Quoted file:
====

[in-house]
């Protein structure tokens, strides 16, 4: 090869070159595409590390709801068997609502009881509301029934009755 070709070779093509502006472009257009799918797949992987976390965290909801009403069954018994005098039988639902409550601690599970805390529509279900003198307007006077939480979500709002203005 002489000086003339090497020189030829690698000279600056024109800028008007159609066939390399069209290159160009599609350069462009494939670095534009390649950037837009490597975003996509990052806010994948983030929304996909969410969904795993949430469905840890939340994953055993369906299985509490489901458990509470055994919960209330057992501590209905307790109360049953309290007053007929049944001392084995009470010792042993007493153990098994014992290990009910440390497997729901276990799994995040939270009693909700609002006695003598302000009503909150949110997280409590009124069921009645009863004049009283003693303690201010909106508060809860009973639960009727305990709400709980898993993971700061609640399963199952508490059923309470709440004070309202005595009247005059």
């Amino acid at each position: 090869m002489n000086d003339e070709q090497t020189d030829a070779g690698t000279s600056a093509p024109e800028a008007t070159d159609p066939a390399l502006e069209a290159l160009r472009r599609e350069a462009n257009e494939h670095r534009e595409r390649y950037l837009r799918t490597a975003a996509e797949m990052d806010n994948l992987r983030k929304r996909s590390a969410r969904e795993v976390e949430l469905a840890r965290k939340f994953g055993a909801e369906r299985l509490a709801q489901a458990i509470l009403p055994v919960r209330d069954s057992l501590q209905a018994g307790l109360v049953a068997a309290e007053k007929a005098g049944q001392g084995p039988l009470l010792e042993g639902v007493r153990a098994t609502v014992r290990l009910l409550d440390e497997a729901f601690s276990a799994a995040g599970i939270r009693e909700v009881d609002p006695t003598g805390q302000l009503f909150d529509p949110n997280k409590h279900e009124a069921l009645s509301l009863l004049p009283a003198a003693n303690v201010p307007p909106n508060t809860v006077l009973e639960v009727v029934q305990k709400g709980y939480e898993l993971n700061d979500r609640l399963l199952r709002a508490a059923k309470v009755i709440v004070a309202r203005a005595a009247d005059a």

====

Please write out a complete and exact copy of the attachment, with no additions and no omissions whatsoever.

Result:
[in-house]
């Protein structure tokens, strides 16, 4: 090869070159595409590390709801068997609502009881509301029934009755 070709070779093509502006472009257009799918797949992987976390965290909801009403069954018994005098039988639902409550601690599970805390529509279900003198307007006077939480979500709002203005 002489000086003339090497020189030829690698000279600056024109800028008007159609066939390399069209290159160009599609350069462009494939670095534009390649950037837009490597975003996509990052806010994948983030929304996909969410969904795993949430469905840890939340994953055993369906299985509490489901458990509470055994919960209330057992501590209905307790109360049953309290007053007929049944001392084995009470010792042993007493153990098994014992290990009910440390497997729901276990799994995040939270009693909700609002006695003598302000009503909150949110997280409590009124069921009645009863004049009283003693303690201010909106508060809860009973639960009727305990709400709980898993993971700061609640399963199952508490059923309470709440004070309202005595009247005059």
């Amino acid at each position: 090869m002489n000086d003339e070709q090497t020189d030829a070779g690698t000279s600056a093509p024109e800028a008007t070159d159609p066939a390399l502006e069209a290159l160009r472009r599609e350069a462009n257009e494939h670095r534009e595409r390649y950037l837009r799918t490597a975003a996509e797949m990052d806010n994948l992987r983030k929304r996909s590390a969410r969904e795993v976390e949430l469905a840890r965290k939340f994953g055993a909801e369906r299985l509490a709801q489901a458990i509470l009403p055994v919960r209330d069954s057992l501590q209905a018994g307790l109360v049953a068997a309290e007053k007929a005098g049944q001392g084995p039988l009470l010792e042993g639902v007493r153990a098994t609502v014992r290990l009910l409550d440390e497997a729901f601690s276990a799994a995040g599970i939270r009693e909700v009881d609002p006695t003598g805390q302000l009503f909150d529509p949110n997280k409590h279900e009124a069921l009645s509301l009863l004049p009283a003198a003693n303690v201010p307007p909106n508060t809860v006077l009973e639960v009727v029934q305990k709400g709980y939480e898993l993971n700061d979500r609640l399963l199952r709002a508490a059923k309470v009755i709440v004070a309202r203005a005595a009247d005059a």